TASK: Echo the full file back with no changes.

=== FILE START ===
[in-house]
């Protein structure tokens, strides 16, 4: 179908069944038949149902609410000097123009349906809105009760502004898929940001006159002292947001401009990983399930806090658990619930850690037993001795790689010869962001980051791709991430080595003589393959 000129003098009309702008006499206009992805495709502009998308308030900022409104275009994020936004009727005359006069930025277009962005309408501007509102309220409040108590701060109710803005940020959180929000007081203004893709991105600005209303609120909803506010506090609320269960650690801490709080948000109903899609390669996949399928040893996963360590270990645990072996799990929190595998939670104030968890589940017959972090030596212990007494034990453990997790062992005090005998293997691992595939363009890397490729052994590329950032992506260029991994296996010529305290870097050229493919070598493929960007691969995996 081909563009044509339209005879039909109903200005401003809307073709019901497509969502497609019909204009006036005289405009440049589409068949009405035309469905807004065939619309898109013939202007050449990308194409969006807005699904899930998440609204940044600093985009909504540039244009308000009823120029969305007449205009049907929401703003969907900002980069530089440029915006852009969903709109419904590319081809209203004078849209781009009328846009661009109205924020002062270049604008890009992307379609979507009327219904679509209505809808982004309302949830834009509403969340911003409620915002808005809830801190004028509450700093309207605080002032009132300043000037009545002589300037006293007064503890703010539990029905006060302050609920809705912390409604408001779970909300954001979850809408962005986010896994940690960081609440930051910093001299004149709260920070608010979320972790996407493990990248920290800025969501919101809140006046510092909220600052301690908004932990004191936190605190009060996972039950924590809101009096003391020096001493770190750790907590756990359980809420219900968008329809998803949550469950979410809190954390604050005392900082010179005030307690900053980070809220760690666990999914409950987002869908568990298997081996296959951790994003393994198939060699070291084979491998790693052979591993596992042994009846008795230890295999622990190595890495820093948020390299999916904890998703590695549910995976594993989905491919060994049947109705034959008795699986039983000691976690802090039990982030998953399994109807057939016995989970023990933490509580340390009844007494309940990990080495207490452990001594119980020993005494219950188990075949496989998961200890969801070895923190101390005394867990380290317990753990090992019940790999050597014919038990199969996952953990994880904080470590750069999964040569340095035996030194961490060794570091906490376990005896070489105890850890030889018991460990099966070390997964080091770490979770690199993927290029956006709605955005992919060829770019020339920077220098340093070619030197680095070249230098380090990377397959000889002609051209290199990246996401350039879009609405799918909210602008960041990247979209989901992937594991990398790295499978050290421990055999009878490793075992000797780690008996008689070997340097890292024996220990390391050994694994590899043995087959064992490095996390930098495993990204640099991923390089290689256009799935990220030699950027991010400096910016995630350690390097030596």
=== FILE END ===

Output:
[in-house]
């Protein structure tokens, strides 16, 4: 179908069944038949149902609410000097123009349906809105009760502004898929940001006159002292947001401009990983399930806090658990619930850690037993001795790689010869962001980051791709991430080595003589393959 000129003098009309702008006499206009992805495709502009998308308030900022409104275009994020936004009727005359006069930025277009962005309408501007509102309220409040108590701060109710803005940020959180929000007081203004893709991105600005209303609120909803506010506090609320269960650690801490709080948000109903899609390669996949399928040893996963360590270990645990072996799990929190595998939670104030968890589940017959972090030596212990007494034990453990997790062992005090005998293997691992595939363009890397490729052994590329950032992506260029991994296996010529305290870097050229493919070598493929960007691969995996 081909563009044509339209005879039909109903200005401003809307073709019901497509969502497609019909204009006036005289405009440049589409068949009405035309469905807004065939619309898109013939202007050449990308194409969006807005699904899930998440609204940044600093985009909504540039244009308000009823120029969305007449205009049907929401703003969907900002980069530089440029915006852009969903709109419904590319081809209203004078849209781009009328846009661009109205924020002062270049604008890009992307379609979507009327219904679509209505809808982004309302949830834009509403969340911003409620915002808005809830801190004028509450700093309207605080002032009132300043000037009545002589300037006293007064503890703010539990029905006060302050609920809705912390409604408001779970909300954001979850809408962005986010896994940690960081609440930051910093001299004149709260920070608010979320972790996407493990990248920290800025969501919101809140006046510092909220600052301690908004932990004191936190605190009060996972039950924590809101009096003391020096001493770190750790907590756990359980809420219900968008329809998803949550469950979410809190954390604050005392900082010179005030307690900053980070809220760690666990999914409950987002869908568990298997081996296959951790994003393994198939060699070291084979491998790693052979591993596992042994009846008795230890295999622990190595890495820093948020390299999916904890998703590695549910995976594993989905491919060994049947109705034959008795699986039983000691976690802090039990982030998953399994109807057939016995989970023990933490509580340390009844007494309940990990080495207490452990001594119980020993005494219950188990075949496989998961200890969801070895923190101390005394867990380290317990753990090992019940790999050597014919038990199969996952953990994880904080470590750069999964040569340095035996030194961490060794570091906490376990005896070489105890850890030889018991460990099966070390997964080091770490979770690199993927290029956006709605955005992919060829770019020339920077220098340093070619030197680095070249230098380090990377397959000889002609051209290199990246996401350039879009609405799918909210602008960041990247979209989901992937594991990398790295499978050290421990055999009878490793075992000797780690008996008689070997340097890292024996220990390391050994694994590899043995087959064992490095996390930098495993990204640099991923390089290689256009799935990220030699950027991010400096910016995630350690390097030596």